Threaded through The Underground Railroad is a debate about the meaning and validity of the American idea, set against this indefensible stain on the nation’s history. One of the texts that shadows the narrative is the Declaration of Independence, which is ironised and affirmed at different moments. ‘The Declaration of Independence was their masterpiece,’ Whitehead writes of the founding fathers – adding a sly decontextualised quotation: ‘“A history of repeated injuries and usurpations.”’ In the early plantation scenes, there is a quick-witted slave whose former master made him memorise the complete text, and who is occasionally called upon to recite it for the amusement of his new owner – a demand that trivialises its ‘half understood’ principles by treating them as a diverting novelty. Yet fragments of the Declaration lodge in Cora’s mind like a faint but persistent hope: ‘She didn’t understand the words, most of them at any rate, but created equal was not lost on her. The white men who wrote it didn’t understand it either, if all men did not truly mean all men.’ Near the end of the novel, she encounters a teacher, who tells her that the Declaration is ‘like a map. You trust that it’s right, but you only know by going out and testing it yourself.’
Whitehead is interested in the slave-narrative form as a testing of the promises of freedom and equality. He is particularly good at exploiting the dramatic potential of the genre, the many opportunities it affords for narrow escapes and sudden reversals of fortune. But he sees its wider significance in its archetypal trajectory (from enslavement to freedom) and its reorientation of the triumphalist ideology of manifest destiny (pilgrims head west, runaway slaves head north). Cora’s story gives her stake in the nation’s defining myths, even as it calls them into question. Late in the novel, Ridgeway reiterates his belief in the glorious mission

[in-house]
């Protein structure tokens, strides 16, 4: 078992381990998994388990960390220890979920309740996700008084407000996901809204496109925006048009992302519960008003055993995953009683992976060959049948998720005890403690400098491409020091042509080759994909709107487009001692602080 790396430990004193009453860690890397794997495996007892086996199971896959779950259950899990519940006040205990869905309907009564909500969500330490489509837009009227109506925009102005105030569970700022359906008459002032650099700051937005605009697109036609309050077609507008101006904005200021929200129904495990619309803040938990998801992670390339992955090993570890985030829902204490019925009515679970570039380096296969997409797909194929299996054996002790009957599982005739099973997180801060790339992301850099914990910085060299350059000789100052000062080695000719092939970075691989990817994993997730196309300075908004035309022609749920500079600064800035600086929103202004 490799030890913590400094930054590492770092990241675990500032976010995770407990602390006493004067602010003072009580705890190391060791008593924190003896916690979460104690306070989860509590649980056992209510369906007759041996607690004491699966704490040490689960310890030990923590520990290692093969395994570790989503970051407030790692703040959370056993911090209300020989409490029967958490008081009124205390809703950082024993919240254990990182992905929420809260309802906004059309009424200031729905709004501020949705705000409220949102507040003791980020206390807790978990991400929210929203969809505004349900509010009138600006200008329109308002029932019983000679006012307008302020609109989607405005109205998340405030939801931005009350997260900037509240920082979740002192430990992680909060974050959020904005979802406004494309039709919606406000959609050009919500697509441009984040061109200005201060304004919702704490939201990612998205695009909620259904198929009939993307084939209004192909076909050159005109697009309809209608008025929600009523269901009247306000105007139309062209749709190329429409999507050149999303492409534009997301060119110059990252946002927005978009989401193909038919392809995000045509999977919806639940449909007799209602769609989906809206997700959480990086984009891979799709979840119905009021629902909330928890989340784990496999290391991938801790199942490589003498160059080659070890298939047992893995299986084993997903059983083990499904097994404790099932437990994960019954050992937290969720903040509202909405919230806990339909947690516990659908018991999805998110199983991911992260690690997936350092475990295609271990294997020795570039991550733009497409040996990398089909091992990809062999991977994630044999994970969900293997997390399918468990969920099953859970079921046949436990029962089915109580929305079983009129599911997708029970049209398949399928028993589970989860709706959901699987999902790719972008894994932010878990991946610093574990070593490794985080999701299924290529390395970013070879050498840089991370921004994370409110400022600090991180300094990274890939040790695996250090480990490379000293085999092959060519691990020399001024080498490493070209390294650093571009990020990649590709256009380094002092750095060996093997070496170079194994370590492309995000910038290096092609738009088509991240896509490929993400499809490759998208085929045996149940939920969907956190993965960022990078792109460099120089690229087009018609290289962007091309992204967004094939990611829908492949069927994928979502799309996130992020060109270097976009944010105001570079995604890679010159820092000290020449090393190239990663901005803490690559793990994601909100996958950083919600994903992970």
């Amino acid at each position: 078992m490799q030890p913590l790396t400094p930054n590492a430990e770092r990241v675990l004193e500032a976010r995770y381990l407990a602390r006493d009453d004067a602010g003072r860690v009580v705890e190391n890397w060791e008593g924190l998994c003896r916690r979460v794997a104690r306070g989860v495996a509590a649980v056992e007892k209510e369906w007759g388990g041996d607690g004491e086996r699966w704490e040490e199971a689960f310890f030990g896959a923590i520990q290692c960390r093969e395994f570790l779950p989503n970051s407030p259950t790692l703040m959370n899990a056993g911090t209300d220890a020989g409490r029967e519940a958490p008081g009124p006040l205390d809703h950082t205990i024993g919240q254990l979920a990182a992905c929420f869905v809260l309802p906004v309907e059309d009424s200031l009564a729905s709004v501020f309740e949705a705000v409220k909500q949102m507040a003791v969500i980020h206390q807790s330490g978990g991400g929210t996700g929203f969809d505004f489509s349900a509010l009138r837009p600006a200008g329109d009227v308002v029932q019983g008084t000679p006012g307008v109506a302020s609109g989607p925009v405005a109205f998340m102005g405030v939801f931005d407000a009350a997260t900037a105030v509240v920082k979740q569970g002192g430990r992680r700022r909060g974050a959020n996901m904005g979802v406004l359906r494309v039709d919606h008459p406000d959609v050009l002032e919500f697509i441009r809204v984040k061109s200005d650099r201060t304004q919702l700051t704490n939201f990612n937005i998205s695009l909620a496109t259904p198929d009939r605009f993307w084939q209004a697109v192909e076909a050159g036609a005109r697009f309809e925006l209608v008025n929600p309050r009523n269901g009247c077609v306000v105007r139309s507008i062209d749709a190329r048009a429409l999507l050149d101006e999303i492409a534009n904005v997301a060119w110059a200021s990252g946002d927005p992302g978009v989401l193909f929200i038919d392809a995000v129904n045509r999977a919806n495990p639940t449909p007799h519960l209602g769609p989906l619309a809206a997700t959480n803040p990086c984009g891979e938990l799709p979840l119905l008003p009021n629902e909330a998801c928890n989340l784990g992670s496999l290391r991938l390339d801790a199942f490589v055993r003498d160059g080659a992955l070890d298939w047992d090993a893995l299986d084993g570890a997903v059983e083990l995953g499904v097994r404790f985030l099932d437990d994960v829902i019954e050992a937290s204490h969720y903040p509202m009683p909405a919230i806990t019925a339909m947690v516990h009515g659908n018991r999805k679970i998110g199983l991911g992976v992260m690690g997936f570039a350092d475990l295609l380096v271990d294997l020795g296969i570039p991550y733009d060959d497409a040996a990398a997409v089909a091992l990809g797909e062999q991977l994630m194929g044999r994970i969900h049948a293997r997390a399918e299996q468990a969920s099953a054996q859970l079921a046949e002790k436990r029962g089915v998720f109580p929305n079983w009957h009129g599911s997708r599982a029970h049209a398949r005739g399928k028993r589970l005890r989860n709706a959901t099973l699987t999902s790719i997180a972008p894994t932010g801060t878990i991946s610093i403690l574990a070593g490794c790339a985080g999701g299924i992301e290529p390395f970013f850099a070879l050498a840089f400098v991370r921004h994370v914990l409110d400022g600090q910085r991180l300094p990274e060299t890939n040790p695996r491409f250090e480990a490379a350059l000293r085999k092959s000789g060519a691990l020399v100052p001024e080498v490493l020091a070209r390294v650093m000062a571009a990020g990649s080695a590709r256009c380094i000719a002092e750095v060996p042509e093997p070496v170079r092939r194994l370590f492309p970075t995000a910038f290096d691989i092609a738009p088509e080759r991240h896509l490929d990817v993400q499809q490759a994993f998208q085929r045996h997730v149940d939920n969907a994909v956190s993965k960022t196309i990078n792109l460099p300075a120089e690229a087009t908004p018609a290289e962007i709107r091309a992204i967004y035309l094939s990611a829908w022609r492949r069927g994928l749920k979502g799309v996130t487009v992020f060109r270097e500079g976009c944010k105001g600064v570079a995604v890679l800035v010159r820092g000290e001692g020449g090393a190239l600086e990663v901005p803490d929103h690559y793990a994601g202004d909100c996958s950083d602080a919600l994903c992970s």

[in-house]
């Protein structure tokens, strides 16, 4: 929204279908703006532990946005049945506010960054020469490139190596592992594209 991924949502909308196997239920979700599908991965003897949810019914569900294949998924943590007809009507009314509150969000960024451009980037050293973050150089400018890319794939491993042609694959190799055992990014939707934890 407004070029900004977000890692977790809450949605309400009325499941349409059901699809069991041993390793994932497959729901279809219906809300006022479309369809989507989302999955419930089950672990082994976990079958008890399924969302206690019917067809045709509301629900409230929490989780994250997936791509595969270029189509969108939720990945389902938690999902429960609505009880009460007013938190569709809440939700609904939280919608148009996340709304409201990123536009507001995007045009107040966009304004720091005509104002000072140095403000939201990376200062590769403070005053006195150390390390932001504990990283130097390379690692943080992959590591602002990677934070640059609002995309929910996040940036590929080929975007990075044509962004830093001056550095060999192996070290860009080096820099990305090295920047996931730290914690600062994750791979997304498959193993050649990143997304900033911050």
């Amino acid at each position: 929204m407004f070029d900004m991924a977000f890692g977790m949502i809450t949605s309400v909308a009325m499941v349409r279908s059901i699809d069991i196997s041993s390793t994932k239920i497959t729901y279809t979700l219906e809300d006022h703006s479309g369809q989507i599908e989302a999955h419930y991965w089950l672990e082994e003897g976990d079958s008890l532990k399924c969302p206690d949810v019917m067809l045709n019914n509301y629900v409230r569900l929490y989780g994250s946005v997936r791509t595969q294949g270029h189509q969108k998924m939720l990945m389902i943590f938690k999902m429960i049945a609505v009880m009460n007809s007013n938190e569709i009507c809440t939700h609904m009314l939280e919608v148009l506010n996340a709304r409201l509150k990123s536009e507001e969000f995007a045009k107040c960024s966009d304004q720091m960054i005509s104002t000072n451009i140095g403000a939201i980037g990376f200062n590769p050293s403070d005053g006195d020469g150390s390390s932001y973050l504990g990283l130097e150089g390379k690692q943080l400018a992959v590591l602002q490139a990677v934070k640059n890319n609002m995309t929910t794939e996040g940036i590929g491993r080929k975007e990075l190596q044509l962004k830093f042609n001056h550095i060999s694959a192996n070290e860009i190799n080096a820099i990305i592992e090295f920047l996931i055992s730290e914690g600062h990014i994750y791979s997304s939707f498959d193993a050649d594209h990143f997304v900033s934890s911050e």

to conquer and build and civilize. And destroy what needs to be destroyed. To lift up the lesser races. If not lift up subjugate. And if not subjugate, exterminate. Our destiny by divine prescription.
For Ridgeway, runaway slaves are an affront because they are ‘a flaw in the American system’. And it is in this sense that his pursuit of Cora acquires its figurative dimension. ‘I’m a notion of order,’ he tells her. ‘The slave that disappears – it’s a notion, too. Of hope.’
Cora’s physical journey parallels her struggle to liberate her consciousness from the totalitarian logic of slavery. Her sensibility is not religious. She is distrustful of narratives of salvation; she does not believe in the efficacy of prayer. Part of her wonders if ‘everything the slave catcher said was true’. When she passes through Tennessee, which has recently been ravaged by fire and disease, she feels a surge of anger and bitterness that mirrors Ridgeway’s vindictive sense of cosmic justice: ‘The whites got what they deserved. For enslaving her people, for massacring another race, for stealing the very land itself’. Yet when she attempts a deeper moral reckoning, she cannot accept that any such principle of justice operates in a world where ‘the wicked escaped comeuppance and the decent stood in their stead at the whipping tree’.